School confiscates autistic boys phone for three days after it rang in class
The parents of an autistic boy whose mobile phone was taken off him after he got an unsolicited PPI call during class have blasted his school as he is now left unable to contact his "support network" over the weekend.
Keane Gemmell forgot to switch off his iPhone when he went into classes at Leicester's Rushey Mead Academy on Friday, September 24, with the device being held by teachers over the weekend.
His father, David Gemmell, 43, of Thurmaston, said because of Keane's autism he doesn't cope well with the stress of roads, and using the mobile phone to liaise between friends and his parents on the walk home from school is "vital" for him.
Mr Gemmell told LeicestershireLive: "Keane doesn't do well with roads due to his autism. When he leaves school, he walks part of the way with his friends and then we meet him for the rest of the journey.
"Not having his phone would have sent us into an unbelievable panic."
As well as taking the phone, teachers kept the teenager in detention for an hour after school and told him his parents would be able to collect the phone on Monday.
In a letter issued to parents in June, the school's phone policy says: "From the next academic year, we will be banning the use of mobile phones while students are anywhere on the school site.
"We understand that you may want your children to have mobile phones so that they are able to contact you at the end of the school day.
"Students will be allowed to have mobile phones on their person, but they must be 'Off And Away All Day'."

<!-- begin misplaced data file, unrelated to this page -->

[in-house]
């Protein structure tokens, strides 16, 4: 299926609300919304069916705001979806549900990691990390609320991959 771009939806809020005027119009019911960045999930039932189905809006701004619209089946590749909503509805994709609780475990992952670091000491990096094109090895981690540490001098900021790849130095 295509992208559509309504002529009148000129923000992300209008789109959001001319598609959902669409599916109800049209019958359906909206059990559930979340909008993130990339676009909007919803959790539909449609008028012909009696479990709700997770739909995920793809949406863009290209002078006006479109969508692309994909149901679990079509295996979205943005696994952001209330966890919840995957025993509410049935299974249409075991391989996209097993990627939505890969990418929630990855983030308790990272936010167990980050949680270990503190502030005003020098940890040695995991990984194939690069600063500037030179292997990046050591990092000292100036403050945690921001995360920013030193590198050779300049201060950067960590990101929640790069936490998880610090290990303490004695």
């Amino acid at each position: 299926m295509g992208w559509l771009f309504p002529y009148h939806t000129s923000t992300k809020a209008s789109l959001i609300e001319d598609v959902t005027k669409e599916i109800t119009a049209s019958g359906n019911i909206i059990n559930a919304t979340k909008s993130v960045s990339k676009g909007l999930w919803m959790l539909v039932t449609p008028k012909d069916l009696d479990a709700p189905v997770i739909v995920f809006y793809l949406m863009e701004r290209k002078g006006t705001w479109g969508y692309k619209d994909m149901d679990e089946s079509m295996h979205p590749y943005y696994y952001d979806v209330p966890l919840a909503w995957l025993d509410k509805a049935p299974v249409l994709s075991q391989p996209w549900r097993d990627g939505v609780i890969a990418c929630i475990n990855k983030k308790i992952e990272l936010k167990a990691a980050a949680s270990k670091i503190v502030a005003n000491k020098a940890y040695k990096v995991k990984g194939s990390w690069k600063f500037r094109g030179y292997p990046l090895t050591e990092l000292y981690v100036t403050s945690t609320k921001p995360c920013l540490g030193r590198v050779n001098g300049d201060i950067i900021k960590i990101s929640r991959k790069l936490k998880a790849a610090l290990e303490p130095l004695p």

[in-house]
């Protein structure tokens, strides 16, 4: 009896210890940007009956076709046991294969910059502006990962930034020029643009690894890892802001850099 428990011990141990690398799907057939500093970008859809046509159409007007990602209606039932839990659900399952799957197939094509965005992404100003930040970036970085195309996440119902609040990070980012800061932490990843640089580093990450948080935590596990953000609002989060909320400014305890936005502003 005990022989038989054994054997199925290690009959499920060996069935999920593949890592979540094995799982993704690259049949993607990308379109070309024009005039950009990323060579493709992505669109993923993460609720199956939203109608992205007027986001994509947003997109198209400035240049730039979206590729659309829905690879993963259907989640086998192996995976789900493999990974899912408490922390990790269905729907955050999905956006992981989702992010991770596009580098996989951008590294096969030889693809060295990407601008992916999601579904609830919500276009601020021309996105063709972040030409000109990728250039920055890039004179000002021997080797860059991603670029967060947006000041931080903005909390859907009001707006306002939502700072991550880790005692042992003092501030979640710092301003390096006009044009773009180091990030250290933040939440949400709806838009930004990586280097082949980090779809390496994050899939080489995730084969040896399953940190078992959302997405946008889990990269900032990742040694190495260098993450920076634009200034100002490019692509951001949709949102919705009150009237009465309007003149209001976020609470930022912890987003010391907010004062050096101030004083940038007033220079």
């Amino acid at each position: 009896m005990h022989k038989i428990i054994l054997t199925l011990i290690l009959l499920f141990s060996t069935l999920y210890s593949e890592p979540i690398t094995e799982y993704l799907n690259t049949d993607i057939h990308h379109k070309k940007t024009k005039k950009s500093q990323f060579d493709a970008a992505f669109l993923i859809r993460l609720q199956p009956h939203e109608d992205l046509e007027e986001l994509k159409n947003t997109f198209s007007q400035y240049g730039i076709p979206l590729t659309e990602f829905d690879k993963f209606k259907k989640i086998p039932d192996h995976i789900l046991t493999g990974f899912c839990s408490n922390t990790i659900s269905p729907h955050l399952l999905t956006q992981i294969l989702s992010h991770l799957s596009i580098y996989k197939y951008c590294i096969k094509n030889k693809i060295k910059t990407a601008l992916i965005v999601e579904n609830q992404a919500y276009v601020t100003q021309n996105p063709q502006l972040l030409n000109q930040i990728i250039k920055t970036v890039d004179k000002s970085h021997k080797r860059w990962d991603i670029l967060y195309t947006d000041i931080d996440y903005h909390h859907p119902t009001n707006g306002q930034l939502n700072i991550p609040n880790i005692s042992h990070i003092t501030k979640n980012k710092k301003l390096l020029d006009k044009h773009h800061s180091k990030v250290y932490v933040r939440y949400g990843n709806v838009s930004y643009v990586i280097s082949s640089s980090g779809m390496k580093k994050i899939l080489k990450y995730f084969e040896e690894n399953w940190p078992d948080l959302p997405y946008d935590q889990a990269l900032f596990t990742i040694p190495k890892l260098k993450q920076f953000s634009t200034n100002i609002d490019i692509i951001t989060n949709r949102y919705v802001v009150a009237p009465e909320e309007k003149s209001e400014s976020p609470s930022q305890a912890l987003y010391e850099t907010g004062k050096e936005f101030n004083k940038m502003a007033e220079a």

Mr Gemmell said he largely agreed with the school's policy but was "furious" at the teachers' decision to withhold his son's phone over the weekend.
He said: "It was a huge issue for Keane. He relies on his phone for most things, most importantly to stay in touch with his support team."
The phone policy provided to LeicestershireLive from Rushey Mead Academy states that phones will be confiscated for 24 hours but does not mention anything about the weekend.
Mr Gemmell added: "I am disgusted that the school held on to the phone for so long.
"When I asked them about it, they said they hold the phone for 24 hours or until the next academic day. But it does not say that in the policy.
"On the Friday, we were very lucky that one of Keane's support staff allowed him to use their phone so he could call us and let us know what had happened.
"I dread to think what we would have been like if he didn't get in touch with us. We would have been in a tailspin.
"For him to have to walk home without a phone is a huge safeguarding issue as far I'm concerned.
"There's been loads of crime in the area recently and if they don't have a phone, what are they supposed to do? It's frightening."
On the day Keane's phone was confiscated, the family says the school sent out an email to parents with an update to its policy, including a reference to its intention to hold on to phones confiscated on Fridays until the following Monday.
"Letters were sent to parents reminding them of the policy change at the start of the new year.
"Students were also reminded regularly in tutor time," said Gulbanu Kader, Director of Education, Secondary at The Mead Educational Trust.
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